Tech Reporters, You’re Being Played By Using “Oversubscribed” To Describe Successful Funding Rounds

Why I Cringe Every Time I Read This Word

I recognize this is an overreaction. But humans have their quirks and one of mine is I cannot stand when the tech biz press uses “oversubscribed” to characterize a startup’s funding round or a venture fund’s raise. Before I share why, let me just explain what it means and is intended to convey in a financial context.

When a founder or a VC claims their round was oversubscribed they’re signaling to you that they had way more investors competing to give them money than they wanted to raise. It has nothing to do with the size or terms of the actual raise, just the presence of greater supply than demand.

Ok so why is it foolish for tech reporters to repeat this somewhat cliche talking point?

  • It Leads To A Prisoner’s Dilemma/Race to the Bottom of Hyperbole: Well if every other company is saying they were oversubscribed then we should say it too. No, even better, let’s be specific and say something like “we were 5x oversubscribed for this round.” Yeah, that’ll show em. Until 10x oversubscribed is claimed by the next startup. And so on, and so on.
  • Counterintuitively, It’s True of Most Reported Rounds: If a startup or a fund can reach its targeted amount, it can be ‘oversubscribed’ with the next dollar of interest. In fact, at that point it gets easier to raise the incremental capital, not harder, because you’ve solved the social signaling issue by attracting all the previous investors. In a single raise, getting your first investor is harder than getting your 101st. This is especially true when the quality of previous investors is high. There hasn’t been a seed round Homebrew participated in that wasn’t ‘oversubscribed,’ especially after we committed and signaled to other investors it was, at least in our minds, a startup to back. And I’d reckon same is true of every other peer fund of ours. And every Homebrew fund has had excess demand as well.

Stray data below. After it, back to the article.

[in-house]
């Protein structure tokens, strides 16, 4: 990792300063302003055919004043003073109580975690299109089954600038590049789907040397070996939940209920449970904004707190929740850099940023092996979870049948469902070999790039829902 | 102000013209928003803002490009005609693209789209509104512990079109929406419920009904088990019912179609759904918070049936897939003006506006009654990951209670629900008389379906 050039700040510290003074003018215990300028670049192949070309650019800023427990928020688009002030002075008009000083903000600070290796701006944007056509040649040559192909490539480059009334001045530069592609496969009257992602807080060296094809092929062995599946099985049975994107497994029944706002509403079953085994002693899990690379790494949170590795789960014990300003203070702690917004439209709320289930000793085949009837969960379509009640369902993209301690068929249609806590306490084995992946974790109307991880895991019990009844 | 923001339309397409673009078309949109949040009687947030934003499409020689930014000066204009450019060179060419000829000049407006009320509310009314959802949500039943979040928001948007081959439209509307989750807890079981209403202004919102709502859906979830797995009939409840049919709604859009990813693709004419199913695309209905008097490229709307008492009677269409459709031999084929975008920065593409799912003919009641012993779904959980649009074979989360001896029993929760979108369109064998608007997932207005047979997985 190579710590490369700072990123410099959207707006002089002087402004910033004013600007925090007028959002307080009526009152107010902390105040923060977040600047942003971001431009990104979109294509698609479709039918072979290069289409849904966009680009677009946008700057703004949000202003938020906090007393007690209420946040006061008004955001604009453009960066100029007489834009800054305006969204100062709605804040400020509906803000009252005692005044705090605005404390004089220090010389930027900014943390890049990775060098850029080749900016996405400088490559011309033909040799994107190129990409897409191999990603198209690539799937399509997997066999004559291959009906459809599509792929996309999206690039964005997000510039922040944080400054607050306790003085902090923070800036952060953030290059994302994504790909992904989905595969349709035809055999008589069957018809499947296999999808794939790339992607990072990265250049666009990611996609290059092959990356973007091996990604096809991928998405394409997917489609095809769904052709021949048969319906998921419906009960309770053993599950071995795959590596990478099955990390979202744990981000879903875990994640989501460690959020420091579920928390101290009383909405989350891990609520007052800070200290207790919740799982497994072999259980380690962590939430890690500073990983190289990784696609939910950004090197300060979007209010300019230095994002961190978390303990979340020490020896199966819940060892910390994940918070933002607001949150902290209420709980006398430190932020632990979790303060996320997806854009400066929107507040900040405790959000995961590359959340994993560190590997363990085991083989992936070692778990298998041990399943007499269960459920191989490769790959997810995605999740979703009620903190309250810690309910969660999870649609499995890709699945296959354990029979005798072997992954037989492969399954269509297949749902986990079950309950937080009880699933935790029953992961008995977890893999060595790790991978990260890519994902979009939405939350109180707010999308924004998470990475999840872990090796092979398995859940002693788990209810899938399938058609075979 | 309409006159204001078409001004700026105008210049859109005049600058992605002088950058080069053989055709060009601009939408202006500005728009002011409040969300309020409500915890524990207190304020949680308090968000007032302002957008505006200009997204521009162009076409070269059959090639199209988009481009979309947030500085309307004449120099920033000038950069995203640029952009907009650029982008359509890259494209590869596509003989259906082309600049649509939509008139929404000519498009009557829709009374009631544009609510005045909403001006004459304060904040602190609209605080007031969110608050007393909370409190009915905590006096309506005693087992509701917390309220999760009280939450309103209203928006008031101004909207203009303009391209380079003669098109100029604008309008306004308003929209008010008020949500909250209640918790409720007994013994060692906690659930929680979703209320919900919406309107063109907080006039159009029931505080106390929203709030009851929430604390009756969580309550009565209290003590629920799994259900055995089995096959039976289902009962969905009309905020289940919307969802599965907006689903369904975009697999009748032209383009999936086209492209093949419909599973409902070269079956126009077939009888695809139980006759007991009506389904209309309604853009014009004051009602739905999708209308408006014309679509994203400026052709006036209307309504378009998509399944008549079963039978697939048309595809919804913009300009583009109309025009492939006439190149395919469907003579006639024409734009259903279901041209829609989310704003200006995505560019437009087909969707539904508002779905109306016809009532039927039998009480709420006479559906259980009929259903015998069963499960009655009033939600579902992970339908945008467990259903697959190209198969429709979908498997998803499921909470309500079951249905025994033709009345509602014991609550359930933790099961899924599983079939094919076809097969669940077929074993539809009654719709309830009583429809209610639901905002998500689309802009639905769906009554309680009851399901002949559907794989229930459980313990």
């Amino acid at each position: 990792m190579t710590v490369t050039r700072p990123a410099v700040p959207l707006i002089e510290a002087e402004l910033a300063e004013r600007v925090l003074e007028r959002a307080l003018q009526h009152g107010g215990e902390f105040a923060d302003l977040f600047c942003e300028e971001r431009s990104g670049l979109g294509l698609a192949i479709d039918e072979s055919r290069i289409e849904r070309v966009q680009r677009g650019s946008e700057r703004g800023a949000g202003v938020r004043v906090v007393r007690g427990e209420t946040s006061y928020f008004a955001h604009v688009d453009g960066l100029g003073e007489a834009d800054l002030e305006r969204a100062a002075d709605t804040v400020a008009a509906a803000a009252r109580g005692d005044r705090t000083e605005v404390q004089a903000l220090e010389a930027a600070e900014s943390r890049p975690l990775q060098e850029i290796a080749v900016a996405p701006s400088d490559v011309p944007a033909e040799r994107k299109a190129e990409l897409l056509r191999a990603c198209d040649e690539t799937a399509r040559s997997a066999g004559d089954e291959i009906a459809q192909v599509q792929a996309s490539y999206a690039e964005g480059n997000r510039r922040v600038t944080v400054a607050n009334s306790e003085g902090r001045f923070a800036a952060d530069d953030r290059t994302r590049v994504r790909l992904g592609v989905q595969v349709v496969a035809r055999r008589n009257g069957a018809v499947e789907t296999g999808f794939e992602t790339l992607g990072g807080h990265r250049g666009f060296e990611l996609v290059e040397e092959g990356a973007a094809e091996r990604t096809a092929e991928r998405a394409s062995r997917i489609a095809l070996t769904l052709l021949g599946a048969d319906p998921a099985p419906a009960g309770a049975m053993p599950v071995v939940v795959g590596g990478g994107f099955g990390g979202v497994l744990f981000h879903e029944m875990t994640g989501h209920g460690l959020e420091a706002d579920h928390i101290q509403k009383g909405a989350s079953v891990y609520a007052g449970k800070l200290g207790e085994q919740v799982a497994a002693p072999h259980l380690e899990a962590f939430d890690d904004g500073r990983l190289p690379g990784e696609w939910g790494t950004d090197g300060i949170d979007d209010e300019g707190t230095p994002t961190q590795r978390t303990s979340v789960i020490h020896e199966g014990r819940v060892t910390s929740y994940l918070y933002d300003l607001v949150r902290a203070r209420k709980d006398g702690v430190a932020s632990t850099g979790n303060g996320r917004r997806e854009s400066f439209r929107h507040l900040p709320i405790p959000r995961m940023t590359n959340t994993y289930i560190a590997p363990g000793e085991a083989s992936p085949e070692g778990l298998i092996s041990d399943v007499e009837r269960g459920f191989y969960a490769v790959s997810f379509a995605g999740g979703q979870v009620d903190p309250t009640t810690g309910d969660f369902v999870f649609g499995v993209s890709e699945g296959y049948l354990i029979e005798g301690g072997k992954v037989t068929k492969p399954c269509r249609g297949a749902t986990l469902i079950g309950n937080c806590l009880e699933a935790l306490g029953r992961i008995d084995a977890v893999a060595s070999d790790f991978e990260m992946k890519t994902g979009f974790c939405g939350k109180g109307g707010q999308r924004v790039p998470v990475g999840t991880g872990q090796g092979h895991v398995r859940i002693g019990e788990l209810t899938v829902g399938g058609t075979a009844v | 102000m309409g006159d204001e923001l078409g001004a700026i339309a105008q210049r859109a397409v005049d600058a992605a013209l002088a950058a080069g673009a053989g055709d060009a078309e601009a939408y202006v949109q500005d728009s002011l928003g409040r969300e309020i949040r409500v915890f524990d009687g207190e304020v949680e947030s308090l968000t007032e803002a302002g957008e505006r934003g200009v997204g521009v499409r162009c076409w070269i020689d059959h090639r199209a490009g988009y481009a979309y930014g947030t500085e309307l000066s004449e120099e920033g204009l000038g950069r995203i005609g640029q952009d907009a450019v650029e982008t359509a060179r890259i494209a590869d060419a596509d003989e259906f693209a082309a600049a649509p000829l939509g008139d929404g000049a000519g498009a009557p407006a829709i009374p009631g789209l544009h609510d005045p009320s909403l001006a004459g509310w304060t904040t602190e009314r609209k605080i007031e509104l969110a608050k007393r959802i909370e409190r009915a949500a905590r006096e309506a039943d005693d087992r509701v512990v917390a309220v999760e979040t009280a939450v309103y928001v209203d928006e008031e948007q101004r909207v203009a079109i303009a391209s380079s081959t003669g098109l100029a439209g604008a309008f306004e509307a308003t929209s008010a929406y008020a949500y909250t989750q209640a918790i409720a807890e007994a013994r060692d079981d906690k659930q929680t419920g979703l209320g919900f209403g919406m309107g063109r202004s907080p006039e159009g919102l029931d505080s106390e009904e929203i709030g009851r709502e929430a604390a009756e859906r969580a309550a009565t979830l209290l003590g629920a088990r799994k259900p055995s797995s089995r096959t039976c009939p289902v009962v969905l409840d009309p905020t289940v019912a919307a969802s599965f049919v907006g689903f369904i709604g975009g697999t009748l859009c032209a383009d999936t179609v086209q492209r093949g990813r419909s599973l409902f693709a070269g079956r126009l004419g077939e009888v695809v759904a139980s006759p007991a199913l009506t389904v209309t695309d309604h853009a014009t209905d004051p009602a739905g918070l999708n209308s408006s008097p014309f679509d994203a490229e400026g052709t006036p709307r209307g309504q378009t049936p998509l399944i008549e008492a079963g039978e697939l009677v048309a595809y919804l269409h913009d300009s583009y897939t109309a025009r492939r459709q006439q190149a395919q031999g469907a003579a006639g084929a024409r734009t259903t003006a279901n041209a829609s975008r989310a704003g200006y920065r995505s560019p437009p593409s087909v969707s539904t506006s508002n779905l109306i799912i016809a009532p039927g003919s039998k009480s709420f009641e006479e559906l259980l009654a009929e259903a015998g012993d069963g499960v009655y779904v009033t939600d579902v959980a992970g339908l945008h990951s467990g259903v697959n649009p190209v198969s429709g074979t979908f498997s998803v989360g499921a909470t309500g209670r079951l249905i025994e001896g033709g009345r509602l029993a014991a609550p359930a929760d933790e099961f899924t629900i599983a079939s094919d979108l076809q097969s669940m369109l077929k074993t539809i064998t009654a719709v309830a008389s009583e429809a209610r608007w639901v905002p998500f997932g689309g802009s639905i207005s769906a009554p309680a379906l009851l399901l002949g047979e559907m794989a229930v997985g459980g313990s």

• It’s Easy to Manufacture By Playing Cute With Figures: “We set out to raise $10 million and raised $10 million” = not oversubscribed. “We set out to raise $8 million and there was so much demand we raised $10 million” = oversubscribed. They are the exact same fundraise and the press will cover them differently. Which is nuts! Especially since most VCs will tell a startup to not price themselves out of a round prematurely. That is, go in with a figure that’s slightly below the total you’d like to raise, or a range, and let the market move you up. If you want to raise a $15m Series A and you’re doing well, but not knock it down great? Pitch people on a $10–12m round and then as folks bite, move the round up a bit. Sometimes you won’t be able to take all the additional dollars without incremental dilution but you’ll still have a much better chance of getting to $15m without scaring away potential investors.

I don’t mean to pick on any publications or specific reporters. In Googling for examples of this trope I happened upon some of my favorite journalists, who write amazing and insightful stuff. I believe though that this is one of the areas that being on the other side of the fence provides clarity on just how silly a term it is. So let’s put a stake through the heart of “oversubscribed” and just let a fundraise be a fundraise.